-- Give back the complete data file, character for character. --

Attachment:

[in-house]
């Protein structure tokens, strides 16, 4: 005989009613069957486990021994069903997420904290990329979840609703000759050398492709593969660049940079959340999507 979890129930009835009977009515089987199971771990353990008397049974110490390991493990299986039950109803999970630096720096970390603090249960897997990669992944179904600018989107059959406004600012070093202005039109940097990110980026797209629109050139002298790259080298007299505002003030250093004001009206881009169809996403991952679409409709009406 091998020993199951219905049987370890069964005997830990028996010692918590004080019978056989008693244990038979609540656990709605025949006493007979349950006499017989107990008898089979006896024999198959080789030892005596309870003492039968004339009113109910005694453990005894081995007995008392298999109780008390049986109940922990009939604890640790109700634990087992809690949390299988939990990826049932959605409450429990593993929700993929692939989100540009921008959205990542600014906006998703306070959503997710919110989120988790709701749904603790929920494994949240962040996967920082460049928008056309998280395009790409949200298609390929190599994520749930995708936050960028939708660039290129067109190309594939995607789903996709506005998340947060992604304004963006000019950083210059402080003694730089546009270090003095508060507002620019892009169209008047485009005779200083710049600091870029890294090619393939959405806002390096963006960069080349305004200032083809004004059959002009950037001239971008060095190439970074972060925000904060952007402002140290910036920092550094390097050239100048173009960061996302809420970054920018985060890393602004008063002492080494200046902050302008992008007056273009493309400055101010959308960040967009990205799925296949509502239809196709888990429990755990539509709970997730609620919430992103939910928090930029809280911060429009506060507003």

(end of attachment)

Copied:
[in-house]
């Protein structure tokens, strides 16, 4: 005989009613069957486990021994069903997420904290990329979840609703000759050398492709593969660049940079959340999507 979890129930009835009977009515089987199971771990353990008397049974110490390991493990299986039950109803999970630096720096970390603090249960897997990669992944179904600018989107059959406004600012070093202005039109940097990110980026797209629109050139002298790259080298007299505002003030250093004001009206881009169809996403991952679409409709009406 091998020993199951219905049987370890069964005997830990028996010692918590004080019978056989008693244990038979609540656990709605025949006493007979349950006499017989107990008898089979006896024999198959080789030892005596309870003492039968004339009113109910005694453990005894081995007995008392298999109780008390049986109940922990009939604890640790109700634990087992809690949390299988939990990826049932959605409450429990593993929700993929692939989100540009921008959205990542600014906006998703306070959503997710919110989120988790709701749904603790929920494994949240962040996967920082460049928008056309998280395009790409949200298609390929190599994520749930995708936050960028939708660039290129067109190309594939995607789903996709506005998340947060992604304004963006000019950083210059402080003694730089546009270090003095508060507002620019892009169209008047485009005779200083710049600091870029890294090619393939959405806002390096963006960069080349305004200032083809004004059959002009950037001239971008060095190439970074972060925000904060952007402002140290910036920092550094390097050239100048173009960061996302809420970054920018985060890393602004008063002492080494200046902050302008992008007056273009493309400055101010959308960040967009990205799925296949509502239809196709888990429990755990539509709970997730609620919430992103939910928090930029809280911060429009506060507003």